Lets move on to trademarks. Ok. These new domain names are funny and fun tlds. I can picture maybe 1 out of 10,000 issuing a trademark notice, or 1 out of 5,000. not many. This is because these new tlds are more phrases. For example. We have….


    So. If you clearly get my point, there are actually going to be less trademark notices then the .nets and .coms. These are more phrases. Will they be rare? Highly. Highly. Because you can only have 1. Remember boys. The shorter the name the more rare. For example Western union has already changed to http://my.wu so. The shorter the more rare.

    More about trademarks. No one is going to get sued unless they are idiots and disrespectful. When someone send you a trademark claim, They are simply asking you to 1.Make a change 2. Take it down. In this case they make even ask for the domain name and if they do then just give it to them. Holders do not process a TM claim unless you are messing with their traffic. Like if you got “Geico insurance today. Then your messing with their traffic. But if you got Insurance.today , you are most likely in the clear. If you happen to get a trrademark claim, just give them the name or take it down or sell it or whatever. If you are a complete idiot, then yeah go buy Nike.Shoes this is so stupid. don’t do this.

    recap. – most new names are going to be phrases. like http onsale.today or blackfriday.today

    trademarks are more like “meetup”. If you just did “meetup” then yah you may get a letter. This is only because the meetup.com company owns the mark. Its easy. But you can violate trademarks. People do it all the time. They do not send letters unless it is effecting big thing. Example of violating trademark and getting away with it. like http://www.callofdutywallpapers.com by doing something like wallpapers. So , Don’t be an idiot. Don’t go take someones obvious trademark like http://www.nike.shoes dont be stupid.and if you get a trade mark just take it down. I am an app developer and was getting trademark notices all the time. Most of the companies are very nice about it. They ask for weird things like 1.”Can you please put our trade mark at the end of your title and not the beginning?” You ask youself WTF lol.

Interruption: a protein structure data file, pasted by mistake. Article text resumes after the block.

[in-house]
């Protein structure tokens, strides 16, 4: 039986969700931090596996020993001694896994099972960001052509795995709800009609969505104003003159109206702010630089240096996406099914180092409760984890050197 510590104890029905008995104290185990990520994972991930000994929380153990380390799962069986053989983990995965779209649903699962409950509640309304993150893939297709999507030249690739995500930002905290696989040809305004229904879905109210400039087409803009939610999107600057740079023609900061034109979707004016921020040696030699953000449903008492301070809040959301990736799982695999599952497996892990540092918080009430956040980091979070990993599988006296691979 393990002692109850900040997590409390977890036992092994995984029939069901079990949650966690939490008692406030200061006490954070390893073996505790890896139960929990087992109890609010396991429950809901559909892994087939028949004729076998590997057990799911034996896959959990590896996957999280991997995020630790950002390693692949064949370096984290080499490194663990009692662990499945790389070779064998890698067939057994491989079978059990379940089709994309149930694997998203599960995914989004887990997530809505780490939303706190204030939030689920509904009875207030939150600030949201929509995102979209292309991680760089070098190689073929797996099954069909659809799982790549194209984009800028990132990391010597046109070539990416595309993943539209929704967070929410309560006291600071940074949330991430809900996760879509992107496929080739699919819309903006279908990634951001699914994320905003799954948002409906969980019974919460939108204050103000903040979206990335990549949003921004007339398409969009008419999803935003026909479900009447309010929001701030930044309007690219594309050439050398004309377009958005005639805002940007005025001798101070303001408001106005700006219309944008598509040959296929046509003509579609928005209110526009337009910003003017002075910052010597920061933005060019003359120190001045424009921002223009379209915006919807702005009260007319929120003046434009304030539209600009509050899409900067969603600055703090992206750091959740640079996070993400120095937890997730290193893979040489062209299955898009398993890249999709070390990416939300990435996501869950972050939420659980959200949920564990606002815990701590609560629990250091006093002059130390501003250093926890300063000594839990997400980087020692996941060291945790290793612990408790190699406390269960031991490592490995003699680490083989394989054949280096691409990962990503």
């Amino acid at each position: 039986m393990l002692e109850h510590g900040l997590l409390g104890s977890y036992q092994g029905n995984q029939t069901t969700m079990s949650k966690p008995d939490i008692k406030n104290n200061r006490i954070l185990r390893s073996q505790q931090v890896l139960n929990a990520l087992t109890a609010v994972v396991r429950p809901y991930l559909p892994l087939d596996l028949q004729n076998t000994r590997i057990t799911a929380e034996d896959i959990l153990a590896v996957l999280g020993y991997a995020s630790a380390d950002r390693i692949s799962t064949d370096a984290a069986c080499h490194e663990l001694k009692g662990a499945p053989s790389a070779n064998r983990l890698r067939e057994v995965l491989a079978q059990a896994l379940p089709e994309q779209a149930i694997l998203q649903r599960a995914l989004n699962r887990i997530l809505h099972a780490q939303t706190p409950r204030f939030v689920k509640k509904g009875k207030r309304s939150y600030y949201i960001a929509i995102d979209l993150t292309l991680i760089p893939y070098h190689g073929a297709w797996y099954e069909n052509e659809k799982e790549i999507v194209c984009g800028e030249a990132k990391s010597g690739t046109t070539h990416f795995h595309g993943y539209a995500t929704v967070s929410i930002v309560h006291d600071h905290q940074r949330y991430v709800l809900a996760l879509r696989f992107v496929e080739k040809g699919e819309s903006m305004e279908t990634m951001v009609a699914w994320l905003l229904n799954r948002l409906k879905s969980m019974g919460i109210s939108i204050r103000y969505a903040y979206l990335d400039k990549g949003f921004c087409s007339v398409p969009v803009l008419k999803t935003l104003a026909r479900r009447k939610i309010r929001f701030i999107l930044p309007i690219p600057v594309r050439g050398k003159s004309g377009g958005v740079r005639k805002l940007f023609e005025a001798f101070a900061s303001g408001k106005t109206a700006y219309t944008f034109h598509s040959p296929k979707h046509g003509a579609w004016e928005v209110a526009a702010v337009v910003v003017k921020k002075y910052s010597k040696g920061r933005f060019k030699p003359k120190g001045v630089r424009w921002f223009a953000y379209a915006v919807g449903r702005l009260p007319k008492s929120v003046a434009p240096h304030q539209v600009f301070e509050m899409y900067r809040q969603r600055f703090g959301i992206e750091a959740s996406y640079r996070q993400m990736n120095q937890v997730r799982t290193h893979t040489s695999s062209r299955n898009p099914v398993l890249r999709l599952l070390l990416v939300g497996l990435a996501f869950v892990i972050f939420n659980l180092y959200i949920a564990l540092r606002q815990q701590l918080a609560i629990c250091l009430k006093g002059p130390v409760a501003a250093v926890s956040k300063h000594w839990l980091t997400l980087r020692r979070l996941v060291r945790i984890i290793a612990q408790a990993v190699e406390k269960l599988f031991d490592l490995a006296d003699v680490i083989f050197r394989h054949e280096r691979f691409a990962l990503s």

I got trademarked lastnight for Grand theft auto app in windows store. All you do is take it down. Be respectful. Give them their turf. Give them what they own. So i am pretty experienced with trademark infringement and most of the trademark holders are very nice. They just want you to take it down. So, take it down then. Them having the trademark does not mean your going to get sued. Grand theft auto is not going to call their lawyer over some 15 year old fan of the game kid who wants to make a wallpapers app and sue. You know how many fans the game has? . And your going to have to be as respectful to the trademark holder as you can and take it down. God Bless. Jesus is the boss.

  9. xchoolJames says

    But trademark holders can issue notices to whoever they want to and you just need to take it down. They should have the right to hold trade marks.

  10. xchoolJames says

    but these new tlds are not going to violate trademarks because they are more quotes like http://www.beautiful.today or http://www.custom.kitchen or nice.diamonds or cool.diamonds Trademark is a more specific issue. Thats all. if you are stupid and do nike.shoes then your an idiot. but i do not see big companies even caring this time around, unless your a idiot and infringe big time.